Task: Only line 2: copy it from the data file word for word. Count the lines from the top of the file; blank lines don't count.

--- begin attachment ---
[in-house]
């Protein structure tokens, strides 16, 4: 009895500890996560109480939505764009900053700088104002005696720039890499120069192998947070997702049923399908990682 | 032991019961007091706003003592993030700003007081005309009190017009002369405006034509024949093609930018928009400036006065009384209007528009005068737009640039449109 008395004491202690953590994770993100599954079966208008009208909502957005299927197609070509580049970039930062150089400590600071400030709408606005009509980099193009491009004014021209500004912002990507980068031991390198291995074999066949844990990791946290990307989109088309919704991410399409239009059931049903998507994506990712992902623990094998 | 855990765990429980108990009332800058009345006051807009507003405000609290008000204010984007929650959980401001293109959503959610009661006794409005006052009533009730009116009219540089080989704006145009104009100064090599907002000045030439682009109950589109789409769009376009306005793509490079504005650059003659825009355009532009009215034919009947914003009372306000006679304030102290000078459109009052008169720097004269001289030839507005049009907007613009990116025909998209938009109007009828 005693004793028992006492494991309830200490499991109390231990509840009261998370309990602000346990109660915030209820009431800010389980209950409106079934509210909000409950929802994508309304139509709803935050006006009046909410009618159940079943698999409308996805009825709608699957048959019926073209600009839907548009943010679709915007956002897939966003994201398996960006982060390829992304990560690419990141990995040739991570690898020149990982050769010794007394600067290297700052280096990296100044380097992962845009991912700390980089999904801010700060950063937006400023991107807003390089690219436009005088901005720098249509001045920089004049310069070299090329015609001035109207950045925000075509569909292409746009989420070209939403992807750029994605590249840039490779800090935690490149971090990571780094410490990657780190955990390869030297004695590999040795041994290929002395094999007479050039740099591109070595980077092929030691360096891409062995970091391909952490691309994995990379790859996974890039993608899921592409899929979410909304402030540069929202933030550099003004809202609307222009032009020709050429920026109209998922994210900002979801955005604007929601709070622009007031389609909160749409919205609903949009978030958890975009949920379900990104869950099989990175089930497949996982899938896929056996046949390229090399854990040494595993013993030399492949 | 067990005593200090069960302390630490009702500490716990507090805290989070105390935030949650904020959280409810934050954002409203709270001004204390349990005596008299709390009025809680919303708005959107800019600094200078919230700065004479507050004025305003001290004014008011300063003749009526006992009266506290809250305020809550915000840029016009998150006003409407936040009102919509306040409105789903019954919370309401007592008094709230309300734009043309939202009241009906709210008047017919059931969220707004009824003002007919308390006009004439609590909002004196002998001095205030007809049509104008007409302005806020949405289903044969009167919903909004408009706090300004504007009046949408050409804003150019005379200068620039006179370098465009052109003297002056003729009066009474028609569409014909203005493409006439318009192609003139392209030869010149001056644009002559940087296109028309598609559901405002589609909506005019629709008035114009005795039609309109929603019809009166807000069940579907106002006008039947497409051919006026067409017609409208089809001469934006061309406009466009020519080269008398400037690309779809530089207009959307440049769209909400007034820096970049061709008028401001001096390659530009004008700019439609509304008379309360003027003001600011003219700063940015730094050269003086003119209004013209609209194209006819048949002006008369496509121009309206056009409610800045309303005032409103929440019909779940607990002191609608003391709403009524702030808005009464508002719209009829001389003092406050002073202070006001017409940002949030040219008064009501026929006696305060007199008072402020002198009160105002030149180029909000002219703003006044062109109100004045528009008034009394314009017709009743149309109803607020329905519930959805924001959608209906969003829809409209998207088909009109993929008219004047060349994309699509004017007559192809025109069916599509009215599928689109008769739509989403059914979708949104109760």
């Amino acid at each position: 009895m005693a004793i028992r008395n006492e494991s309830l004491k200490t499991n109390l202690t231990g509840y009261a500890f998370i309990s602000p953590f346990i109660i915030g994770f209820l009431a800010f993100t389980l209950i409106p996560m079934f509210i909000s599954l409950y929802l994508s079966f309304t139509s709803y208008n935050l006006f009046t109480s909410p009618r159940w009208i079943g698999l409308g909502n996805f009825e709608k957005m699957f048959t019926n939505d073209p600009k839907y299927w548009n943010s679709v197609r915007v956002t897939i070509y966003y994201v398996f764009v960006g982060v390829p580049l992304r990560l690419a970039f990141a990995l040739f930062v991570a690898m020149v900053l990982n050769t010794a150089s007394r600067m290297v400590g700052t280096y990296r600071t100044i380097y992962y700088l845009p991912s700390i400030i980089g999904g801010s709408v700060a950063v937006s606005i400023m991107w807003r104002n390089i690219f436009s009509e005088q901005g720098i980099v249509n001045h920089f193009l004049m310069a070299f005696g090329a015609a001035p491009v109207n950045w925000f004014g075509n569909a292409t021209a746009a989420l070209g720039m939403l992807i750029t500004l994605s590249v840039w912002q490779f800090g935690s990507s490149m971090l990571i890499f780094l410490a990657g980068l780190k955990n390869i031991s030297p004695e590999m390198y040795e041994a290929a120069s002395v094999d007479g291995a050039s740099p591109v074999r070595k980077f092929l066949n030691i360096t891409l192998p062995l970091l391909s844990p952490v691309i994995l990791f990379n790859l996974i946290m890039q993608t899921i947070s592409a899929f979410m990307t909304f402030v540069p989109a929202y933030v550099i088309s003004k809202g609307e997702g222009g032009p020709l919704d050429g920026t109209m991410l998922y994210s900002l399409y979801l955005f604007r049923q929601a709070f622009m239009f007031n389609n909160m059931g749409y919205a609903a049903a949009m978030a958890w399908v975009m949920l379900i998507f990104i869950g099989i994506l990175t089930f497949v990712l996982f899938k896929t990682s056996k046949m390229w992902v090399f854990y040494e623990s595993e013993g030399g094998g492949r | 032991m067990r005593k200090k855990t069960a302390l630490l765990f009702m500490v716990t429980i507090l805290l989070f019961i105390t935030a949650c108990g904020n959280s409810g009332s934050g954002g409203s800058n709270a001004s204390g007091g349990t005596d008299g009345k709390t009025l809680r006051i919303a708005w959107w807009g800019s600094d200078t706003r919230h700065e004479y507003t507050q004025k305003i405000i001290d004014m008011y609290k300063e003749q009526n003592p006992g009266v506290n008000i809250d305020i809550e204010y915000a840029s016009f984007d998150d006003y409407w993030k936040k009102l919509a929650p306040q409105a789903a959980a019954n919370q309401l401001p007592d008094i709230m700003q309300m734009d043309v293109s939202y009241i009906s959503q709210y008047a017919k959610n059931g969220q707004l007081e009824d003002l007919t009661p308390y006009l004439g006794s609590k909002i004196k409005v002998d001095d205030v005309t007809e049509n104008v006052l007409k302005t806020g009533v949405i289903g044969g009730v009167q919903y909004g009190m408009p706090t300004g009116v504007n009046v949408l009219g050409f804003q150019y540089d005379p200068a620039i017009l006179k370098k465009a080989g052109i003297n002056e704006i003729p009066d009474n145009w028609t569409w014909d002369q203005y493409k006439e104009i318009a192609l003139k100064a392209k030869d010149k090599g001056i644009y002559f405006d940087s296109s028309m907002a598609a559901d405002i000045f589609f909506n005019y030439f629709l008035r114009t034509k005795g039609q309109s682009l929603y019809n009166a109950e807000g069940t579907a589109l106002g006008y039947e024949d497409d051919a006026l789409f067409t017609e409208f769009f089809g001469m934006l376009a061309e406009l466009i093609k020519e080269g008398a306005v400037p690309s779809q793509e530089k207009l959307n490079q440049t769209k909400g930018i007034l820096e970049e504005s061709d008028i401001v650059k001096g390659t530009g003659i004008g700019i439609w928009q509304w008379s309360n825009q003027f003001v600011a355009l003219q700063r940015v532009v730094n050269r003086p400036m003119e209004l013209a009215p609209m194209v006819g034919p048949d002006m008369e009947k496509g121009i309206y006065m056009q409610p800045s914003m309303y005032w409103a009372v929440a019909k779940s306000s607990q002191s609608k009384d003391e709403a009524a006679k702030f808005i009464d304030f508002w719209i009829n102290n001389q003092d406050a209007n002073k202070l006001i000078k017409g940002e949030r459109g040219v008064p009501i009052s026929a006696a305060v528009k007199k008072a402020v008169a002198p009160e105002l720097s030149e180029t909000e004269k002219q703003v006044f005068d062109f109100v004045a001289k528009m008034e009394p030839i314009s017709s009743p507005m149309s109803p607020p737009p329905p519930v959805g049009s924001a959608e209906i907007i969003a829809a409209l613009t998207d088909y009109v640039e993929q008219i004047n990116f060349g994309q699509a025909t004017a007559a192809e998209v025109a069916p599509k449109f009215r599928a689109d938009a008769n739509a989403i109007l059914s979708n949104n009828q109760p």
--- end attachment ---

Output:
């Protein structure tokens, strides 16, 4: 009895500890996560109480939505764009900053700088104002005696720039890499120069192998947070997702049923399908990682 | 032991019961007091706003003592993030700003007081005309009190017009002369405006034509024949093609930018928009400036006065009384209007528009005068737009640039449109 008395004491202690953590994770993100599954079966208008009208909502957005299927197609070509580049970039930062150089400590600071400030709408606005009509980099193009491009004014021209500004912002990507980068031991390198291995074999066949844990990791946290990307989109088309919704991410399409239009059931049903998507994506990712992902623990094998 | 855990765990429980108990009332800058009345006051807009507003405000609290008000204010984007929650959980401001293109959503959610009661006794409005006052009533009730009116009219540089080989704006145009104009100064090599907002000045030439682009109950589109789409769009376009306005793509490079504005650059003659825009355009532009009215034919009947914003009372306000006679304030102290000078459109009052008169720097004269001289030839507005049009907007613009990116025909998209938009109007009828 005693004793028992006492494991309830200490499991109390231990509840009261998370309990602000346990109660915030209820009431800010389980209950409106079934509210909000409950929802994508309304139509709803935050006006009046909410009618159940079943698999409308996805009825709608699957048959019926073209600009839907548009943010679709915007956002897939966003994201398996960006982060390829992304990560690419990141990995040739991570690898020149990982050769010794007394600067290297700052280096990296100044380097992962845009991912700390980089999904801010700060950063937006400023991107807003390089690219436009005088901005720098249509001045920089004049310069070299090329015609001035109207950045925000075509569909292409746009989420070209939403992807750029994605590249840039490779800090935690490149971090990571780094410490990657780190955990390869030297004695590999040795041994290929002395094999007479050039740099591109070595980077092929030691360096891409062995970091391909952490691309994995990379790859996974890039993608899921592409899929979410909304402030540069929202933030550099003004809202609307222009032009020709050429920026109209998922994210900002979801955005604007929601709070622009007031389609909160749409919205609903949009978030958890975009949920379900990104869950099989990175089930497949996982899938896929056996046949390229090399854990040494595993013993030399492949 | 067990005593200090069960302390630490009702500490716990507090805290989070105390935030949650904020959280409810934050954002409203709270001004204390349990005596008299709390009025809680919303708005959107800019600094200078919230700065004479507050004025305003001290004014008011300063003749009526006992009266506290809250305020809550915000840029016009998150006003409407936040009102919509306040409105789903019954919370309401007592008094709230309300734009043309939202009241009906709210008047017919059931969220707004009824003002007919308390006009004439609590909002004196002998001095205030007809049509104008007409302005806020949405289903044969009167919903909004408009706090300004504007009046949408050409804003150019005379200068620039006179370098465009052109003297002056003729009066009474028609569409014909203005493409006439318009192609003139392209030869010149001056644009002559940087296109028309598609559901405002589609909506005019629709008035114009005795039609309109929603019809009166807000069940579907106002006008039947497409051919006026067409017609409208089809001469934006061309406009466009020519080269008398400037690309779809530089207009959307440049769209909400007034820096970049061709008028401001001096390659530009004008700019439609509304008379309360003027003001600011003219700063940015730094050269003086003119209004013209609209194209006819048949002006008369496509121009309206056009409610800045309303005032409103929440019909779940607990002191609608003391709403009524702030808005009464508002719209009829001389003092406050002073202070006001017409940002949030040219008064009501026929006696305060007199008072402020002198009160105002030149180029909000002219703003006044062109109100004045528009008034009394314009017709009743149309109803607020329905519930959805924001959608209906969003829809409209998207088909009109993929008219004047060349994309699509004017007559192809025109069916599509009215599928689109008769739509989403059914979708949104109760």